WH Smith chief rules out early break-up plans

W H Smith's chairman, Jeremy Hardie, ruled out a break-up of the struggling retail group yesterday, saying the appointment of a new chief executive remained the priority. Speaking as W H Smith announced a rebound in full- year underlying profits to pounds 124m, Mr Hardie said the company would stick to the strategy developed by Bill Cockburn, whose shock decision to quit as chief executive in June plunged the group into fresh turmoil.

"We have no plans for a break-up," he said. "A year ago we had a strategic review and disposed of some assets such as Do It All and business supplies. The strategy we developed then is being implemented now. What you don't do is thrash about changing things."

Mr Hardie admitted that he could not dismiss a break-up entirely as the incoming chief executive may view the situation differently. However, he said none of the candidates interviewed for the post had expressed a different view as to the company's best method of rebuilding shareholder value.

Mr Hardie, who has been spending all his time at the company even though he is supposed to be part-time chairman, disappointed the City by giving precious little fresh information about the chief executive search. "It is only two months since Bill Cockburn left and if you are going to do a professional job it takes longer than that. You don't find a chief executive by looking at the small ads overnight." He said the interviews had been completed but did not rule out additional candidates coming forward.

At present the leading external candidate is Stuart Rose, the former Burton director. The three internal candidates are Alan Giles, John Hancock, and Richard Handover.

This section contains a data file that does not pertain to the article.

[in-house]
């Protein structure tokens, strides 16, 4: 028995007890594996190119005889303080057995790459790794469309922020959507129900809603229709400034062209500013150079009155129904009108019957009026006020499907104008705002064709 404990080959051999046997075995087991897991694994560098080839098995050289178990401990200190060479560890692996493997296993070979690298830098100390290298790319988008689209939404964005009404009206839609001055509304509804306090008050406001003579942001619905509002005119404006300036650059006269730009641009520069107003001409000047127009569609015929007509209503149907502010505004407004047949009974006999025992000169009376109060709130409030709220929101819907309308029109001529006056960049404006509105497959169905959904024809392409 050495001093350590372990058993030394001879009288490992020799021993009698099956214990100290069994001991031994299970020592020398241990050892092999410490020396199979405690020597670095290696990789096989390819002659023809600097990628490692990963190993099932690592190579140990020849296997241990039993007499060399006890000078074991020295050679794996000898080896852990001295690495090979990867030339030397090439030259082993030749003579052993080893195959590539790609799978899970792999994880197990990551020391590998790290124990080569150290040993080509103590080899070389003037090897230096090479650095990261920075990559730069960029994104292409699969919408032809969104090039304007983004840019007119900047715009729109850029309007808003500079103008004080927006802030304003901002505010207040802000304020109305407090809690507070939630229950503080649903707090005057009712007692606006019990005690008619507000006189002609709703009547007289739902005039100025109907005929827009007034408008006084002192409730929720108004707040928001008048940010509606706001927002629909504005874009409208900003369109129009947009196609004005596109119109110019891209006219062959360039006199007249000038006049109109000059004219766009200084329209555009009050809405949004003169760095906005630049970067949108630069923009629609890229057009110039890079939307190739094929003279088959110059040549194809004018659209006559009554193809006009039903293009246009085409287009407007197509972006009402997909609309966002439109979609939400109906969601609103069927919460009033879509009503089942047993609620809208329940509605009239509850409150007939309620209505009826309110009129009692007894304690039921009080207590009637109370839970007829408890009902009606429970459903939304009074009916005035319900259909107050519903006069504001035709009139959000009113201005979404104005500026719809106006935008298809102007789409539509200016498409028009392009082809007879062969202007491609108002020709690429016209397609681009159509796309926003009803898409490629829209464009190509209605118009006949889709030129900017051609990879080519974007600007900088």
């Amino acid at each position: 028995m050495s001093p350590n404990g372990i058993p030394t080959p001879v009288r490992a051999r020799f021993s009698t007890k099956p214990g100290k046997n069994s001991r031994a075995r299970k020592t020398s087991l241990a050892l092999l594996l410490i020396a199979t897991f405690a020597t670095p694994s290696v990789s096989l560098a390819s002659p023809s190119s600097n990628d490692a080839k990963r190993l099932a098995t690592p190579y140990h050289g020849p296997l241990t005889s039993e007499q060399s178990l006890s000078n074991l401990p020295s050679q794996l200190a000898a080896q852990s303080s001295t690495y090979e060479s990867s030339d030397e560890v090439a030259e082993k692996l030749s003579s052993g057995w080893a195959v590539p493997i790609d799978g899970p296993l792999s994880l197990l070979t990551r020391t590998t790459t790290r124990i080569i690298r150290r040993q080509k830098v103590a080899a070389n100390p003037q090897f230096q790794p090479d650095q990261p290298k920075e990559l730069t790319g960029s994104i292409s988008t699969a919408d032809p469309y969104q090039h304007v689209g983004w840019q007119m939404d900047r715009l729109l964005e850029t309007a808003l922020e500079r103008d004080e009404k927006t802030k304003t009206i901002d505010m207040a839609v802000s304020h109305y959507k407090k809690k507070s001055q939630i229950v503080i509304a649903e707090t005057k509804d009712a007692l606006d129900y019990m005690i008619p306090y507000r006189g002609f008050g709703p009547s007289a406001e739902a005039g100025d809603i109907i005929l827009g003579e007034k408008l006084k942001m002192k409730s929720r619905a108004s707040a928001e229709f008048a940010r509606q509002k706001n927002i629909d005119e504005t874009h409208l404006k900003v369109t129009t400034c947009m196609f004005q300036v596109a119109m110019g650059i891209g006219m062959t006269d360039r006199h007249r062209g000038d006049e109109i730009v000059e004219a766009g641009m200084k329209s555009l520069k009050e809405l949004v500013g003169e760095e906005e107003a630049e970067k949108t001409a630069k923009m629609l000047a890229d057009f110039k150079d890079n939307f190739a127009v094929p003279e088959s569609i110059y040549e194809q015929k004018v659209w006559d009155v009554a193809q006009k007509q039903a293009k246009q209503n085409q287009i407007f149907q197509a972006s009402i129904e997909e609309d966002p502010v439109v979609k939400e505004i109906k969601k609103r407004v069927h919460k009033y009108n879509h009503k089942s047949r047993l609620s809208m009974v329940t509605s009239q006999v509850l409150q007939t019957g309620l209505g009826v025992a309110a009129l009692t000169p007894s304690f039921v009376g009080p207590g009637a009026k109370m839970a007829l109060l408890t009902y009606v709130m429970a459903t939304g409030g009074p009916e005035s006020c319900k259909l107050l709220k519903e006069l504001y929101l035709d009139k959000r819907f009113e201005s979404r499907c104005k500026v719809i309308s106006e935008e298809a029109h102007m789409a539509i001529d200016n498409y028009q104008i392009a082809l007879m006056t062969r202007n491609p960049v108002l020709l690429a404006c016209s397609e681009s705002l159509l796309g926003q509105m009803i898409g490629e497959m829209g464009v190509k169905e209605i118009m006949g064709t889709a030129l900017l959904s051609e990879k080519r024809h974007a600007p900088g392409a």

Keith Hamill, the group's finance director who was considered a front- runner prior to his decision to pull out at the weekend, said he was happy to work under someone else and had no plans to quit. "I'm quite happy here. I'm not roving about talking to headhunters."

He denied he had canvassed support for a break-up but admitted that he had been "quite loud" about the company being under-valued when the shares fell to 350p.

Some analysts say the group could be worth more than its current market value of just over pounds 1bn if parts of the group such as the Waterstones books division and Virgin Our Price, were sold.

Mr Cockburn, who joins BT as head of its UK operations in October, will not return to Smith's after taking August as holiday. However, he telephoned the company yesterday saying he would waive his September salary, worth around pounds 35,000.

WH Smith's pre-tax profits of pounds 124m for the year to 31 May followed the previous year's pounds 194m loss, which was struck after heavy exceptional items.

However, there were fresh problems in the main WH Smith retail business, where the group was forced to make a pounds 6m provision for pounds 20m of excess stock. The company said the unsold books, music and videos were a result of over-buying and a failure to mark poor sellers down soon enough.

Mr Hardie said he was confident that the business could be turned around. "There is a big market for a mainstream store providing music, books and so on, regardless of the inroads the specialist retailers and supermarkets are making."

There was also a pounds 73m pension write-off caused by the recent changes to Advance Corporation Tax in the Budget.

Like-for-like sales at the core business rose by just 1.5 per cent last year and by 2 per cent in current trading.

In the rest of the business, Waterstones remained the star performer, increasing profits from pounds 15m to pounds 20m. But profits at Virgin Our Price fell from pounds 18m to pounds 14m due to a weak roster of music releases.

Group sales were up 4 per cent at pounds 2.75bn and the dividend was maintained at 15.65p. The shares closed 9p higher at 376.5p.

Comment, page 17

Suggested Topics
Start your day with The Independent, sign up for daily news emails
ebooksAn introduction to the ground rules of British democracy
Latest stories from i100
Have you tried new the Independent Digital Edition apps?
Independent Dating

By clicking 'Search' you
are agreeing to our
Terms of Use.